Saturday, January 20, 2018
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Vaccination campaign

The Department of Health (DoH) carries out two immunisation rounds every year. The first round covers polio and measles, and takes place between 29 April and 17 May. The second round covers only polio, and will run between 17 and 28 June. The DoH provides these vaccines free of charge to patients visiting public sector facilities. The vaccines are both Schedule 2 medicines, so they may also be sold in community pharmacies.
In general, the DoH recommends that all children under the age of five should be immunised against the most common childhood diseases. In 2006, the overall routine immunisation coverage for South Africa was less than 80%, and some districts still had less than 60% immunisation coverage at the stage.
Pharmacists in all sectors of pharmacy can make a significant contribution by urging mothers to have their children immunised, and by dispelling some of the myths surrounding vaccines.

Help dispel measles and polio myths with vaccination campaign participation

Measles and polio are highly infectious diseases that have potentially fatal complications.

Initiatives by the WHO has reduced polio occurrence by 99 percent since 1988 from an estimated 350 000 cases then, to 416 reported cases in 2013. The reduction is the result of the global effort to eradicate the disease. One in 200 infections leads to irreversible paralysis, while between five and ten percent die when their breathing muscles become immobilised.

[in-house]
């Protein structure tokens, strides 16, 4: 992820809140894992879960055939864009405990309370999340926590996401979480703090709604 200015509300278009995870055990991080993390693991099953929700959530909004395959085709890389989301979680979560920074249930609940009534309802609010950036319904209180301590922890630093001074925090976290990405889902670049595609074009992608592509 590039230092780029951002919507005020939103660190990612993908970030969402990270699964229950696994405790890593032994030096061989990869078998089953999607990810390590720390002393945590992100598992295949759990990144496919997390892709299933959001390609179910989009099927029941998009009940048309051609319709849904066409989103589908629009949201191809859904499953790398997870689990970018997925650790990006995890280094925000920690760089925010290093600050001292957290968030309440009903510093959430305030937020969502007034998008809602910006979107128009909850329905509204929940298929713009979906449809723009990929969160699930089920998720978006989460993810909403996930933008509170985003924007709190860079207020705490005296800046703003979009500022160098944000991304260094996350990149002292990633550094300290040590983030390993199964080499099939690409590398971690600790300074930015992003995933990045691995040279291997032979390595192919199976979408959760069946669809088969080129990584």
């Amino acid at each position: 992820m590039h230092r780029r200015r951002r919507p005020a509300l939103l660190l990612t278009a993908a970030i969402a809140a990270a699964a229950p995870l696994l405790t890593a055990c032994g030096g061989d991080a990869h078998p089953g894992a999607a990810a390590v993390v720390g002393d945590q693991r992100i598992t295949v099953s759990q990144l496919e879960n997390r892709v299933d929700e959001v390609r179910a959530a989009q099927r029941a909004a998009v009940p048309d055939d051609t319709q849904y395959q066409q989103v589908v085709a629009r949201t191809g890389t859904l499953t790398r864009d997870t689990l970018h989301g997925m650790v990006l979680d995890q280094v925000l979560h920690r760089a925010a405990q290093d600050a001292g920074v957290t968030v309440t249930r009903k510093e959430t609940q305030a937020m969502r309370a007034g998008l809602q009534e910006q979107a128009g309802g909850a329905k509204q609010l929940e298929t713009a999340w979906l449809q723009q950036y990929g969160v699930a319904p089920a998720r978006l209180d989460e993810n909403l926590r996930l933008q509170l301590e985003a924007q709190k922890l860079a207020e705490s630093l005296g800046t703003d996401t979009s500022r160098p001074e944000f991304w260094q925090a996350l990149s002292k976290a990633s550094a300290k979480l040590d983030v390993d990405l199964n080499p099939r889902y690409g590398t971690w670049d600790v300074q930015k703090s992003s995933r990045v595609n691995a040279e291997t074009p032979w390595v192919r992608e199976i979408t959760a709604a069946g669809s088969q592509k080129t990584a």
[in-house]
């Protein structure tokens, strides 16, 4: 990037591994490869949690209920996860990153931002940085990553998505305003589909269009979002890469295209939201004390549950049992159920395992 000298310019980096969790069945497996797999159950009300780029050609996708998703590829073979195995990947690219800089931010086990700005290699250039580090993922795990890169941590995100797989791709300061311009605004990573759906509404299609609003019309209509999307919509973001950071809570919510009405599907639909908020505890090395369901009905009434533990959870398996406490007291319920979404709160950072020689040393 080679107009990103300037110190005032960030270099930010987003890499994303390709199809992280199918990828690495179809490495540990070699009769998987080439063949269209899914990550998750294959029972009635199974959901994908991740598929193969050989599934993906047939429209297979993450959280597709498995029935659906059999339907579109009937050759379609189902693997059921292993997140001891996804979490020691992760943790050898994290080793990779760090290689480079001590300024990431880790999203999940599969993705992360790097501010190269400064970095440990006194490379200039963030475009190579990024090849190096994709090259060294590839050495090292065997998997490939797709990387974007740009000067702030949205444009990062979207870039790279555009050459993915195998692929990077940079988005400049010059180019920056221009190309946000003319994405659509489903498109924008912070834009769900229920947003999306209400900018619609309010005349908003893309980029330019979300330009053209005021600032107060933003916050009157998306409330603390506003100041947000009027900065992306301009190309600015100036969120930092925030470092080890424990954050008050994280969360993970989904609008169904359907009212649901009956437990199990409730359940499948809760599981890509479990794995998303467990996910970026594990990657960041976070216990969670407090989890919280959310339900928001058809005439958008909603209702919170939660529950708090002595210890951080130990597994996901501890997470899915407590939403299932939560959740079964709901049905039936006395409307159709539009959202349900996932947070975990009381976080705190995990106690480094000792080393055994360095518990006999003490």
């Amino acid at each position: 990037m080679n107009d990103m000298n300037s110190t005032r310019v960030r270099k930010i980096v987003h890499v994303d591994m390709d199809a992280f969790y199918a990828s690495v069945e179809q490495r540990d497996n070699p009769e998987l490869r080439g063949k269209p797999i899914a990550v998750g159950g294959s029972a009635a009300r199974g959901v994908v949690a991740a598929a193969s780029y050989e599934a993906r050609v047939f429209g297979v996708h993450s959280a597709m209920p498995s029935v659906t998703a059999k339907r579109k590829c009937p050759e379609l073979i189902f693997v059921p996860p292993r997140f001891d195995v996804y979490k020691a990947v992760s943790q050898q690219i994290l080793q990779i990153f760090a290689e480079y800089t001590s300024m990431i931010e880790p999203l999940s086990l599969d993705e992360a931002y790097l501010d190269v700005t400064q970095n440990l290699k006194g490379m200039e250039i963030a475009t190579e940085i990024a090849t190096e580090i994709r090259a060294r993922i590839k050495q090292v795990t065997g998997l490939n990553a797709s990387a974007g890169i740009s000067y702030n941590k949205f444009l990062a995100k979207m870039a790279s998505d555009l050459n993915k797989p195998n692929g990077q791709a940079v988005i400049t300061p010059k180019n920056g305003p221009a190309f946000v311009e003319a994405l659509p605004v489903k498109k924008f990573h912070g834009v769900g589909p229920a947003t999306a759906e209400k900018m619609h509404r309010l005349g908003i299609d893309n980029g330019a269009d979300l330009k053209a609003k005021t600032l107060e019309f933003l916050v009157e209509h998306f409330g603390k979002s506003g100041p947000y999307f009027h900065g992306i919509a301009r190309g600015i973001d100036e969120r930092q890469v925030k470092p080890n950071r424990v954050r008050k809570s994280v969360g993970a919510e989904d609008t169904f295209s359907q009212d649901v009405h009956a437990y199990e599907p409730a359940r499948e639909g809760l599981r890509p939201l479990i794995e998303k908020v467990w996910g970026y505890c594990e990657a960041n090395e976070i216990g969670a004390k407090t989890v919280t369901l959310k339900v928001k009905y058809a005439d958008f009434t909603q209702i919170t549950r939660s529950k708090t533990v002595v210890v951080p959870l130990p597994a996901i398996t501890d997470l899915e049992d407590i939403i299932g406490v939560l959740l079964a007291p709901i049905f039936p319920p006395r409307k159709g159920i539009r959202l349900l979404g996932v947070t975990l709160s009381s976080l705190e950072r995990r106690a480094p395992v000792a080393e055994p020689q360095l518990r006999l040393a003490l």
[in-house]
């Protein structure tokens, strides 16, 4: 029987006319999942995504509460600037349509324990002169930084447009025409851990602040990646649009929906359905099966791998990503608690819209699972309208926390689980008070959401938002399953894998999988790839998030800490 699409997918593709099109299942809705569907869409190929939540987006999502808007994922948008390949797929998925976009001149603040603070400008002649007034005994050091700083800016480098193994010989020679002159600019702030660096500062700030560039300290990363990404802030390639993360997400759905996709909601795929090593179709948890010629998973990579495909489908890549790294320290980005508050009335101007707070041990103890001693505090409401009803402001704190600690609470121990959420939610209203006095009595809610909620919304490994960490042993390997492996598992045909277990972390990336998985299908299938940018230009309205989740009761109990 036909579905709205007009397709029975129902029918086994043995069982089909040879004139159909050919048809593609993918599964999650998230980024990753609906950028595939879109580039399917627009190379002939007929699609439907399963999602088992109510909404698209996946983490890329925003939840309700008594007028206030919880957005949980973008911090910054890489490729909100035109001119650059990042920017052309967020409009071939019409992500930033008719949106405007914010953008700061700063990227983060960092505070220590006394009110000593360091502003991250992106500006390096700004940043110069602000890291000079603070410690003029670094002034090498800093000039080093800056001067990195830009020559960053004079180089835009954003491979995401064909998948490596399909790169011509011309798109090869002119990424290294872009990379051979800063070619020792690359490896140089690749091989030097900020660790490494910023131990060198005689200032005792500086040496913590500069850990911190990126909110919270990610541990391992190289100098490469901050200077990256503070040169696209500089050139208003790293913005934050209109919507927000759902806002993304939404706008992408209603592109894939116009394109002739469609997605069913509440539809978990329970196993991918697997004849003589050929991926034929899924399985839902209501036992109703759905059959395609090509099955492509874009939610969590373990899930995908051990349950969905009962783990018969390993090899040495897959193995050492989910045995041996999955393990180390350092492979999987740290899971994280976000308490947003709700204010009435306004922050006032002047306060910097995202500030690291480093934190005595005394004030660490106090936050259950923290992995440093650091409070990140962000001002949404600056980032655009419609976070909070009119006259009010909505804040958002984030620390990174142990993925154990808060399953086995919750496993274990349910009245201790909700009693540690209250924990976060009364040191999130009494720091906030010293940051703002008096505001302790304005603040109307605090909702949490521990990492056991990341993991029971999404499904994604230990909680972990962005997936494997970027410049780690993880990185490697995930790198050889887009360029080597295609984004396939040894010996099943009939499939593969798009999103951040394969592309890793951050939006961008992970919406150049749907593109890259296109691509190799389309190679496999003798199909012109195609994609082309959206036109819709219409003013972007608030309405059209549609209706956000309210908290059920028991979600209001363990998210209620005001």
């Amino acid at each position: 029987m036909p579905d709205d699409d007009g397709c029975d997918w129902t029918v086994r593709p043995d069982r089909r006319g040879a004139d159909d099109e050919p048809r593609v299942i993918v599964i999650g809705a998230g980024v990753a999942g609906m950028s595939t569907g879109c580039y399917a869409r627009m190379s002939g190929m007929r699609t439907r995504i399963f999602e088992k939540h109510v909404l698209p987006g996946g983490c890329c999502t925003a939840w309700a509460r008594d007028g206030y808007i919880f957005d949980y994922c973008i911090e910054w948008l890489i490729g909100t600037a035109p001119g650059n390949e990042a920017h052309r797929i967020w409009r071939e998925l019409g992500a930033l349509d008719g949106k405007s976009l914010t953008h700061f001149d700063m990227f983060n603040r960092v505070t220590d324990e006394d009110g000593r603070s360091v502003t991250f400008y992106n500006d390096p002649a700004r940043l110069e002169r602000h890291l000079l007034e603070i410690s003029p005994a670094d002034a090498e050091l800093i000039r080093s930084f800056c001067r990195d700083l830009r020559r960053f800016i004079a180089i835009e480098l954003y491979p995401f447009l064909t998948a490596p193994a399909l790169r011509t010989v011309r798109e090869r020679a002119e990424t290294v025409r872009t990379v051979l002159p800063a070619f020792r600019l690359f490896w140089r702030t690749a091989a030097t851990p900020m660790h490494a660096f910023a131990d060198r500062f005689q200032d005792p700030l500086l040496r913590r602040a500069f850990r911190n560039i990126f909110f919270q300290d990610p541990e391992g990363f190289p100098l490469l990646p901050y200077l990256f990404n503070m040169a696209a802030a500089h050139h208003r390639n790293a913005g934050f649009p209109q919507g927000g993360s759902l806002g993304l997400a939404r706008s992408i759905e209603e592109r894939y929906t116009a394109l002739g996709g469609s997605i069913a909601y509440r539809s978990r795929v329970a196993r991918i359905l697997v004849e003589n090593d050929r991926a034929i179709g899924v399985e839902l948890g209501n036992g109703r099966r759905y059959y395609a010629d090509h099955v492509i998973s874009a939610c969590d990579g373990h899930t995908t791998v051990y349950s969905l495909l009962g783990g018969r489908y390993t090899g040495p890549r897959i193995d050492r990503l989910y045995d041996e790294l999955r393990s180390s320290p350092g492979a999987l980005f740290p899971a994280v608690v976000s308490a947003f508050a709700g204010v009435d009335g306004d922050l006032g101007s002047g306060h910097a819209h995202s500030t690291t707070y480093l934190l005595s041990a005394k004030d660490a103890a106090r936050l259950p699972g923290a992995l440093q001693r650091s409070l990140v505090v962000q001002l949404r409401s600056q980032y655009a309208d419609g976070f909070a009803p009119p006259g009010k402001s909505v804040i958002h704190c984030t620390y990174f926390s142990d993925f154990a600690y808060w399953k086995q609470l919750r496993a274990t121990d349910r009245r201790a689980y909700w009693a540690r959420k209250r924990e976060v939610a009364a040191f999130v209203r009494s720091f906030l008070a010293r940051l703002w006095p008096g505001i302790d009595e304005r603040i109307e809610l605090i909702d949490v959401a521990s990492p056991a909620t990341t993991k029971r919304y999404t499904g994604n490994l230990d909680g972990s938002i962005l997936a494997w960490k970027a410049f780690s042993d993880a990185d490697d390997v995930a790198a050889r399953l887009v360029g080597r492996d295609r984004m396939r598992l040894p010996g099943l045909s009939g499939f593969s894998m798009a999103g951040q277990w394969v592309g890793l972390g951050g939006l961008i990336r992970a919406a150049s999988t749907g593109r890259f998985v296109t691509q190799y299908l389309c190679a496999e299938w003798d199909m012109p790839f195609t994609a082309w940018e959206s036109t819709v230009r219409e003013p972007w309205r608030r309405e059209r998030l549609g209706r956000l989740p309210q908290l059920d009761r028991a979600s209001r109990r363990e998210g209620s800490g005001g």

Although the last case of polio was reported in South Africa in 1989, as long as there are still cases of wild poliovirus anywhere in the world, polio can easily be imported and spread within a polio free country if all the children have not been fully vaccinated.
Measles remains one of the leading causes of death amongst young children globally, despite the availability of a safe and effective vaccine, whereas polio affects the most vulnerable, with 95 percent of outbreaks occurring in developing countries.

In recent years there have been periodic outbreaks of measles. In 2009, an outbreak of more than 2000 cases of measles occurred, including four fatalities. Allison Veining, Executive Director of the Self Medication Association of South Africa (SMASA) believes that a major contributory factor was the fact that there is still a widely held belief that these vaccines lead to autism. Experts have continuously discredited the link between autism and the measles vaccination.

Measles vaccination worldwide has resulted in a 75 percent drop in measles deaths between 2000 and 2013, which prevented an estimated 15.6 million deaths.

Measles signs and symptoms
  • High fever, which begins about 10 to 12 days after exposure to the virus, and lasts for up to four to seven days.
  • A runny nose, a cough, red and watery eyes, and small white spots inside the cheeks can develop in the initial stage.
  • After several days, a rash erupts, usually on the face and upper neck. Over about three days, the rash spreads, eventually reaching the hands and feet. The rash lasts for five to six days, and then fades. On average, the rash occurs 14 days after exposure to the virus.
Initial symptoms of polio
  • Fever
  • Fatigue
  • Headaches
  • Vomiting
  • Stiffness in the neck and pain in the limbs
Thanks to SMASA for providing references for the facts cited in this newsletter.
This newsletter is sponsored by PPS - visit their website
Pharmaceutical Society of South Africa
PSSA Newsletter #10/2015 – 7 May 2015
The PSSA – pharmacy in action!
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